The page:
Interaction with avian cells and colonisation of specific pathogen free chicks by Shiga-toxin negative Escherichia coli O157:H7 (NCTC 12900)
Best, A., La Ragione, R. M., Cooley, W. A., O'Connor, C. D., Velge, P. and Woodward, M. J. (2003) Interaction with avian cells and colonisation of specific pathogen free chicks by Shiga-toxin negative Escherichia coli O157:H7 (NCTC 12900). Veterinary Microbiology, 93 (3). pp. 207-222. ISSN 0378-1135
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To link to this article DOI: 10.1016/s0378-1135(03)00031-2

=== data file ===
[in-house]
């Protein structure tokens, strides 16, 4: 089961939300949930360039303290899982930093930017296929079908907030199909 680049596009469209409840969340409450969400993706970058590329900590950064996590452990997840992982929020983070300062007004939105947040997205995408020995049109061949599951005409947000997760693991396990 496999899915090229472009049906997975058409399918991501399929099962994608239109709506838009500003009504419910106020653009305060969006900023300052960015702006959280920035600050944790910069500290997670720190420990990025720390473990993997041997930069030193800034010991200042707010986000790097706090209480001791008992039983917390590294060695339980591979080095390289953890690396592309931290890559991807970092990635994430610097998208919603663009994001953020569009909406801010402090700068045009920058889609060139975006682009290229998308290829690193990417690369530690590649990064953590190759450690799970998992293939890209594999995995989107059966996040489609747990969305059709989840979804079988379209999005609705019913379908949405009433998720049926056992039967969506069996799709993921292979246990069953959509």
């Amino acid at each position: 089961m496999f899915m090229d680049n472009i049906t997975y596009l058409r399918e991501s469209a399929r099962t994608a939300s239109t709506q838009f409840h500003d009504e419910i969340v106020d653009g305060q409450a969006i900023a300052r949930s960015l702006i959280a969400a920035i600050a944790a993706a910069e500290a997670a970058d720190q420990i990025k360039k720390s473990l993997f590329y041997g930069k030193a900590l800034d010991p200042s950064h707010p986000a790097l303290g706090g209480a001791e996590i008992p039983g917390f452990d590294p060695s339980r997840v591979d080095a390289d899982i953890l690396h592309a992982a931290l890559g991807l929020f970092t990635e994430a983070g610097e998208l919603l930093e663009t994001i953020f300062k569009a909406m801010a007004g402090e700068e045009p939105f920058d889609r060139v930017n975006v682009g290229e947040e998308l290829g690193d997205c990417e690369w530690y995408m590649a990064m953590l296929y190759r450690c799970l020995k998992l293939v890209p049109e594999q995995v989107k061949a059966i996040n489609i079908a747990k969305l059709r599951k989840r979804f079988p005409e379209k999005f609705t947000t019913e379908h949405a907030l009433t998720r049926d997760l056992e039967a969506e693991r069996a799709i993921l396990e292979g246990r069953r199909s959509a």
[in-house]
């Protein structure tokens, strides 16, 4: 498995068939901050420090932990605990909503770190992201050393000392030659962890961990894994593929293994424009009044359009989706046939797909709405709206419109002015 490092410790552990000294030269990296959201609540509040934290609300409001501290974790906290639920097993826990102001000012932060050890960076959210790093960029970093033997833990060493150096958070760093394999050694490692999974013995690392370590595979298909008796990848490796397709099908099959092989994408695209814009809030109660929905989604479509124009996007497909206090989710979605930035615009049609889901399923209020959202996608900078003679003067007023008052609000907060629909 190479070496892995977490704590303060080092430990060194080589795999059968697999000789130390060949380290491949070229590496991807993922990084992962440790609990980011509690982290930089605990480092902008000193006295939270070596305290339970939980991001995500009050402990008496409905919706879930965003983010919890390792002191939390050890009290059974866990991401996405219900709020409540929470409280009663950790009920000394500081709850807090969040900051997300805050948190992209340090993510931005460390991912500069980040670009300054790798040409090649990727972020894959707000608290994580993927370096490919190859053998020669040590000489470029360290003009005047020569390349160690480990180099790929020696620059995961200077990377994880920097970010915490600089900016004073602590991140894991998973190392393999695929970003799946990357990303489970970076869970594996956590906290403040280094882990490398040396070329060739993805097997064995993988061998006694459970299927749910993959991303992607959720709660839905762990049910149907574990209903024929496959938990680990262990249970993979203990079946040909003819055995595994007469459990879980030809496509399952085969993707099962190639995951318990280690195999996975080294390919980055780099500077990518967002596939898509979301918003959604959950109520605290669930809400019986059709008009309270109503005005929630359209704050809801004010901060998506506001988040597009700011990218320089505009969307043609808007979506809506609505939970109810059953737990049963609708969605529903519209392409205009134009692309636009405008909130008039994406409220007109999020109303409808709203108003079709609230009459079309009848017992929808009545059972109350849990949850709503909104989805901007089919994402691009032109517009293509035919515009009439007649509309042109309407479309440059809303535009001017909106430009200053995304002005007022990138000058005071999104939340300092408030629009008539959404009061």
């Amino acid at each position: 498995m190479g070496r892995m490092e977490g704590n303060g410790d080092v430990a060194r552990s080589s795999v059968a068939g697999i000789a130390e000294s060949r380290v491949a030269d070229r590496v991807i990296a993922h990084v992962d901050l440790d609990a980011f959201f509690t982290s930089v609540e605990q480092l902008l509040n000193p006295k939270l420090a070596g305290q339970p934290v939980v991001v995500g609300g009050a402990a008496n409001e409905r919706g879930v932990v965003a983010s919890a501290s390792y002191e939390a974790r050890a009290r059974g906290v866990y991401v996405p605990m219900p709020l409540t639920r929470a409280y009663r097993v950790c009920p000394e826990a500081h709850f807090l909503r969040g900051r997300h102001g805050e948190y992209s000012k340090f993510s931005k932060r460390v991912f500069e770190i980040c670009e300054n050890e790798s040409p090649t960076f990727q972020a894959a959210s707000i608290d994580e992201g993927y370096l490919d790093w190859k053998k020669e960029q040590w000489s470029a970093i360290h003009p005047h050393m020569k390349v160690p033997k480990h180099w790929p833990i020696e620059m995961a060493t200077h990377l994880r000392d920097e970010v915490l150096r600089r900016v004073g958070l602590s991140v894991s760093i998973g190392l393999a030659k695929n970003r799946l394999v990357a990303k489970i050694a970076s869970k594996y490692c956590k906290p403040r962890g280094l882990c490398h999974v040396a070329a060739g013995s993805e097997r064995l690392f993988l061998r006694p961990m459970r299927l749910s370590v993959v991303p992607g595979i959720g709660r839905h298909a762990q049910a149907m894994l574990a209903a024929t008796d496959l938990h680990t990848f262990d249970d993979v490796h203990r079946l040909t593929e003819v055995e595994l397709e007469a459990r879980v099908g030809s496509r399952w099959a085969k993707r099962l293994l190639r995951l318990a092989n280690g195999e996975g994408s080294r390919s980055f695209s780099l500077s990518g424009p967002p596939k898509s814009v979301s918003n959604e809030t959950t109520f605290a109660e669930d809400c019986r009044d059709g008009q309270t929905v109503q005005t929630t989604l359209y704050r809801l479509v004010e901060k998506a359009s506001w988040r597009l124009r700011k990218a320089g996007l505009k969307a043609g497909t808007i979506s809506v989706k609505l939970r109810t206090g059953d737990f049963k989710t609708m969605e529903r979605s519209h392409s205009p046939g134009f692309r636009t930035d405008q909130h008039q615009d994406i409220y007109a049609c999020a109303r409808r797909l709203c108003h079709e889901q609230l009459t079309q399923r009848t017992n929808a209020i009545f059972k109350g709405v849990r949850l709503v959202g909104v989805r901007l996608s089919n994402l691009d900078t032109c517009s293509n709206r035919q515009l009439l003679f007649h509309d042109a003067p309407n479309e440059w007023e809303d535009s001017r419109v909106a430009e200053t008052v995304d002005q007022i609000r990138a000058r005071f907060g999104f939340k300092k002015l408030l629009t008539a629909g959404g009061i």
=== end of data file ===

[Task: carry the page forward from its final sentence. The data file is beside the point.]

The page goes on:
The prevalence of Escherichia coli O157:H7 infection in birds is low but several deliberate inoculation studies show that poultry are readily and persistently infected by this organism indicating a possible threat to public health. The mechanisms of colonisation of poultry are not understood and the aim is to establish models to study the interaction of E. coli O157:H7, at the cellular and whole animal levels. A non-toxigenic E. coli O157:H7 (NCTC 12900) was used in adherence assays with an avian epithelial cell line (Div-1) and used to inoculate 1-day-old SPF chicks. In vitro, NCTC 12900 induced micro-colonies associated with cytoskeletal arrangements and pedestal formation with intimate bacterial attachment. In the 1-day-old SPF chick, a dose of 1 x 10(5) cfu resulted in rapid and extensive colonisation of the gastrointestinal tract and transient colonisation of the liver and spleen. The number of E. coli O157:H7 organisms attained approximately 10(8) cfu/ml caecal homogenate 24 h after inoculation and approximately 10(7) cfu/ml caecal homogenate was still present at day 92. Faecal shedding persisted for 169 days, ceasing 9 days after the birds came into lay and 6% of eggs were contaminated on the eggshell. Histological analysis of tissue samples from birds dosed with 1 x 10(7) cfu gave evidence for E coli O157:H7 NCTC 12900 induced micro-colonies on the caecal mucosa, although evidence for attaching effacing lesions was equivocal. These models may be suitable to study those factors of E. coli O157:H7 that mediate persistent colonisation in avian species.